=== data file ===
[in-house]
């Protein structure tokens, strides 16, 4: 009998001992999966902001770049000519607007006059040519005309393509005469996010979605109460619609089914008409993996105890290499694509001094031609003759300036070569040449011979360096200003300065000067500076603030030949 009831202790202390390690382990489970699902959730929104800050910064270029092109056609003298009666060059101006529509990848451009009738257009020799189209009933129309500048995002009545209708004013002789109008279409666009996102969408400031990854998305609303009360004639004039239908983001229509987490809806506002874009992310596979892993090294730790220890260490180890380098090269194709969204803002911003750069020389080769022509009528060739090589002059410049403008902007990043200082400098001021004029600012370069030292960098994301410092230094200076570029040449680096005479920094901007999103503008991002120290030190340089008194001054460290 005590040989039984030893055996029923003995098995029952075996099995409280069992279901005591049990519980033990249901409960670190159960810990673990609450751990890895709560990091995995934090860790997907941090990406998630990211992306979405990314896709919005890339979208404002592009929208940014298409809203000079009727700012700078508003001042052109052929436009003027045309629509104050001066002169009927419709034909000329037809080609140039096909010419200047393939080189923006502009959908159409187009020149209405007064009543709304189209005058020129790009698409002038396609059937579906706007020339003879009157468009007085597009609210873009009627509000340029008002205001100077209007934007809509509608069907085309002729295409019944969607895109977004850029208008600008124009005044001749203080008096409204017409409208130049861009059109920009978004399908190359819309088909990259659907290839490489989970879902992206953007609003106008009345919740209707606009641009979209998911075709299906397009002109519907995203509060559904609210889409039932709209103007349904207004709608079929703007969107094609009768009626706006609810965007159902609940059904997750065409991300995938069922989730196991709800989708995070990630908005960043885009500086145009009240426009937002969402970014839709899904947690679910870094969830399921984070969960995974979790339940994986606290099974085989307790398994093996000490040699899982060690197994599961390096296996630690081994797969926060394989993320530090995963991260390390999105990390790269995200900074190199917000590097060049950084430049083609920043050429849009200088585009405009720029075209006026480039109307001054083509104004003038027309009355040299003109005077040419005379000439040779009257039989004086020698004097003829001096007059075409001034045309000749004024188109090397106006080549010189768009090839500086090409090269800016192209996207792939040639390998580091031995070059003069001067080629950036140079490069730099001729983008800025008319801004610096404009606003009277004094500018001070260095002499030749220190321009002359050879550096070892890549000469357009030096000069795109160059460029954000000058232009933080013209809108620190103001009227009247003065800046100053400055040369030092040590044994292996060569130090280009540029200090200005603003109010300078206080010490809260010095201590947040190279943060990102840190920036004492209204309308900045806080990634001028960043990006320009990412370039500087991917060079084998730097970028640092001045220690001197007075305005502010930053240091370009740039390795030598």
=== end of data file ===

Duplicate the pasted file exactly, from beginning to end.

[in-house]
């Protein structure tokens, strides 16, 4: 009998001992999966902001770049000519607007006059040519005309393509005469996010979605109460619609089914008409993996105890290499694509001094031609003759300036070569040449011979360096200003300065000067500076603030030949 009831202790202390390690382990489970699902959730929104800050910064270029092109056609003298009666060059101006529509990848451009009738257009020799189209009933129309500048995002009545209708004013002789109008279409666009996102969408400031990854998305609303009360004639004039239908983001229509987490809806506002874009992310596979892993090294730790220890260490180890380098090269194709969204803002911003750069020389080769022509009528060739090589002059410049403008902007990043200082400098001021004029600012370069030292960098994301410092230094200076570029040449680096005479920094901007999103503008991002120290030190340089008194001054460290 005590040989039984030893055996029923003995098995029952075996099995409280069992279901005591049990519980033990249901409960670190159960810990673990609450751990890895709560990091995995934090860790997907941090990406998630990211992306979405990314896709919005890339979208404002592009929208940014298409809203000079009727700012700078508003001042052109052929436009003027045309629509104050001066002169009927419709034909000329037809080609140039096909010419200047393939080189923006502009959908159409187009020149209405007064009543709304189209005058020129790009698409002038396609059937579906706007020339003879009157468009007085597009609210873009009627509000340029008002205001100077209007934007809509509608069907085309002729295409019944969607895109977004850029208008600008124009005044001749203080008096409204017409409208130049861009059109920009978004399908190359819309088909990259659907290839490489989970879902992206953007609003106008009345919740209707606009641009979209998911075709299906397009002109519907995203509060559904609210889409039932709209103007349904207004709608079929703007969107094609009768009626706006609810965007159902609940059904997750065409991300995938069922989730196991709800989708995070990630908005960043885009500086145009009240426009937002969402970014839709899904947690679910870094969830399921984070969960995974979790339940994986606290099974085989307790398994093996000490040699899982060690197994599961390096296996630690081994797969926060394989993320530090995963991260390390999105990390790269995200900074190199917000590097060049950084430049083609920043050429849009200088585009405009720029075209006026480039109307001054083509104004003038027309009355040299003109005077040419005379000439040779009257039989004086020698004097003829001096007059075409001034045309000749004024188109090397106006080549010189768009090839500086090409090269800016192209996207792939040639390998580091031995070059003069001067080629950036140079490069730099001729983008800025008319801004610096404009606003009277004094500018001070260095002499030749220190321009002359050879550096070892890549000469357009030096000069795109160059460029954000000058232009933080013209809108620190103001009227009247003065800046100053400055040369030092040590044994292996060569130090280009540029200090200005603003109010300078206080010490809260010095201590947040190279943060990102840190920036004492209204309308900045806080990634001028960043990006320009990412370039500087991917060079084998730097970028640092001045220690001197007075305005502010930053240091370009740039390795030598």